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Decompression from Saturation Using Oxygen: Its Effect on DCS and RNA in Large Swine

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Malkevich N, McCarron RM, Mahon RT. Decompression from saturation using oxygen: its effect on DCS and RNA in large swine. Aviat Space Environ Med 2010; 81:15–21.

Introduction: The use of hyperbaric oxygen (HBO) to expedite decompression from saturation has not been proven and may increase risk of toxicity to the pulmonary system. To evaluate any benefit of HBO during decompression, we used a 70-kg swine model of saturation and examined lung tissue by microarray analysis for evidence of RNA regulation. Methods: Unrestrained, non-sedated swine were compressed to 132 fsw (5 ATA) for 22 h to achieve saturation. Animals then underwent decompression on air (AirD) or HBO (HBOD) starting at 45 fsw (2.36 ATA). Animals were evaluated for Type I and Type II decompression sickness (DCS) for 24 h. Control (SHAM) animals were placed in the chamber for the same duration, but were not compressed. Animals were sacrificed 24 h after exposure and total RNA was isolated from lung samples for microarray hybridizations on the Affymetrix platform. Results: There was no evidence of Type I DCS or severe cardiopulmonary DCS in any of the animals; abnormal gaits were noted only in the HBOD group (4/9). Three genes (nidogen 2, calcitonin-like receptor, and pentaxin-related gene) were significantly up-regulated in both the AirD and HBOD groups compared to controls. Three other genes (TN3, platelet basic protein, and cytochrome P450) were significantly down-regulated in both groups. Conclusions: HBO during decompression from saturation did not reduce the incidence of DCS. Gene regulation was apparent and similar in both the AirD and HBOD groups, particularly in genes related to immune function and cell signaling.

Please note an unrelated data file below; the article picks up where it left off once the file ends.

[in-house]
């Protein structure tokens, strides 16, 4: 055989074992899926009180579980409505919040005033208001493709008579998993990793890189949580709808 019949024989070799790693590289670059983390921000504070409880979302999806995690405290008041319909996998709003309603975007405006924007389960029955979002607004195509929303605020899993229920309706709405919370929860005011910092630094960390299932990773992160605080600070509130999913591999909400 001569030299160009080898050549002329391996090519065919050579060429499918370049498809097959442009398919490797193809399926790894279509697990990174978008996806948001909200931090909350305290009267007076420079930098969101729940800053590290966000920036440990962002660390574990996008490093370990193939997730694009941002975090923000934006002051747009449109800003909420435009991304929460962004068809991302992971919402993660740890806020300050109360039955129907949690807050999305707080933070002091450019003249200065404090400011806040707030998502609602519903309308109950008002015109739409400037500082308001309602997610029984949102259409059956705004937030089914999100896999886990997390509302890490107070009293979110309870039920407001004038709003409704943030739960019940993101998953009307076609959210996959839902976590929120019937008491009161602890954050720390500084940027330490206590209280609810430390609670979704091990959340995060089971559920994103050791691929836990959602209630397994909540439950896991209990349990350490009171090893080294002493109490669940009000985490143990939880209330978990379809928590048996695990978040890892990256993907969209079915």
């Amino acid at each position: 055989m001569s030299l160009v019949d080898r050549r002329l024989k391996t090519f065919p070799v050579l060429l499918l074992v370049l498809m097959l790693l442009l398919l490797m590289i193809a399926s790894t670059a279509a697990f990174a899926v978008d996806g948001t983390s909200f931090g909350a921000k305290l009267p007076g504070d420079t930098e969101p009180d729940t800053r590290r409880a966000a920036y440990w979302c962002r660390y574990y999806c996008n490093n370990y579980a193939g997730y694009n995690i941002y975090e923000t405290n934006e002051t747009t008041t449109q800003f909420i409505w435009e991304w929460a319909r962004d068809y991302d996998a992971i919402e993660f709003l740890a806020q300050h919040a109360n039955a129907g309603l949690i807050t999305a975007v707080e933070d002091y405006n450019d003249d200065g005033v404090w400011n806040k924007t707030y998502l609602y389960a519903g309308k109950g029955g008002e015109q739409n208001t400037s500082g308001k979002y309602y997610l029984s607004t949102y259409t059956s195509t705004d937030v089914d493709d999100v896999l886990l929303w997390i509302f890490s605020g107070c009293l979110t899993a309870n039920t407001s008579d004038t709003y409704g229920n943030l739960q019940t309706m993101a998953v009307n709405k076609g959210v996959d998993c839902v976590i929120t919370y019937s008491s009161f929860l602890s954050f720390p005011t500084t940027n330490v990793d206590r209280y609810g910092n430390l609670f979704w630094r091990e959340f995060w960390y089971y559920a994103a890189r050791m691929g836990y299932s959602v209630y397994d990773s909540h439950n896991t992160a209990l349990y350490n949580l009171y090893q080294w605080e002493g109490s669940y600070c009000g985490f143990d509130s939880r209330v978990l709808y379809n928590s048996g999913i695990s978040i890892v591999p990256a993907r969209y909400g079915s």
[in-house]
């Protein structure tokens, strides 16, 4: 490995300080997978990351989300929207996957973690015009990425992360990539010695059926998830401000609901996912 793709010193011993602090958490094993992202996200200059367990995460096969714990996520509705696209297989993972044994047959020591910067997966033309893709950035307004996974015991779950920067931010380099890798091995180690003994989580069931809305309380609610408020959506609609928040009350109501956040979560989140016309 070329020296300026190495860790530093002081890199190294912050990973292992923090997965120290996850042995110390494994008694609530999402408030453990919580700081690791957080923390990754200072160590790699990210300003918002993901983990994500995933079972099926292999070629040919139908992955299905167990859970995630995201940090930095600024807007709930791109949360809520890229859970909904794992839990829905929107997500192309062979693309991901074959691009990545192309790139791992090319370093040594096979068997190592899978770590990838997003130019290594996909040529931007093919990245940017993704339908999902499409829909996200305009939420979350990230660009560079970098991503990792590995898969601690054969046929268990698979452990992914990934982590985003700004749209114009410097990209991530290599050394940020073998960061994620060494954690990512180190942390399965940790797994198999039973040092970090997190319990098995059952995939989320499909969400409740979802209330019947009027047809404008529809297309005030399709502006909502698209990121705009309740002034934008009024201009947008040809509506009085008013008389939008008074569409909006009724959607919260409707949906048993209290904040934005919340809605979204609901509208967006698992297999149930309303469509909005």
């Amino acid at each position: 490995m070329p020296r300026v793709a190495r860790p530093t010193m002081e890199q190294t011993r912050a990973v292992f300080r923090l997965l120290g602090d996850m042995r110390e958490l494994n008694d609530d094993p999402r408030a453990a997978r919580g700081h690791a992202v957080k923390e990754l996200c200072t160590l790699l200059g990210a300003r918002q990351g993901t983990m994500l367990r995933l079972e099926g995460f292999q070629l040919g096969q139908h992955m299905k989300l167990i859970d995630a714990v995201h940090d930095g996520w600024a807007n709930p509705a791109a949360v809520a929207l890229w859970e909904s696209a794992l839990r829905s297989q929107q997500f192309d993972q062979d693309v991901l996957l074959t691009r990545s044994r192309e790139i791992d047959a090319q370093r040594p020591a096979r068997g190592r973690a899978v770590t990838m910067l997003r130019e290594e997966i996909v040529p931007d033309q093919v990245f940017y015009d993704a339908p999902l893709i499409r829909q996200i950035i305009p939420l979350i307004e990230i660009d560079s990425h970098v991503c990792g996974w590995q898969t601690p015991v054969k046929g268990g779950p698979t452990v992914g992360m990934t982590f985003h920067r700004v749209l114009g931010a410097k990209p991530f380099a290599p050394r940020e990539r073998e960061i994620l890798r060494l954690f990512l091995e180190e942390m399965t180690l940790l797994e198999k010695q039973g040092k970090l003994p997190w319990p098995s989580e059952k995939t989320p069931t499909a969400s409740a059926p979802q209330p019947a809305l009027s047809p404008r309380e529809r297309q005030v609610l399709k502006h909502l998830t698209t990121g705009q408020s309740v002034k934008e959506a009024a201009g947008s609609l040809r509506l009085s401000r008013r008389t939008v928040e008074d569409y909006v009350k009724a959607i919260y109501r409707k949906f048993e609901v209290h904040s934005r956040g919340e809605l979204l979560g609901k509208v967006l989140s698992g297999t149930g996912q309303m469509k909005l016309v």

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Keywords: DCS; accelerated decompression; decompression illness; decompression sickness; oxygen pre-breathe; oxygen toxicity

Document Type: Research Article

Publication date: January 1, 2010

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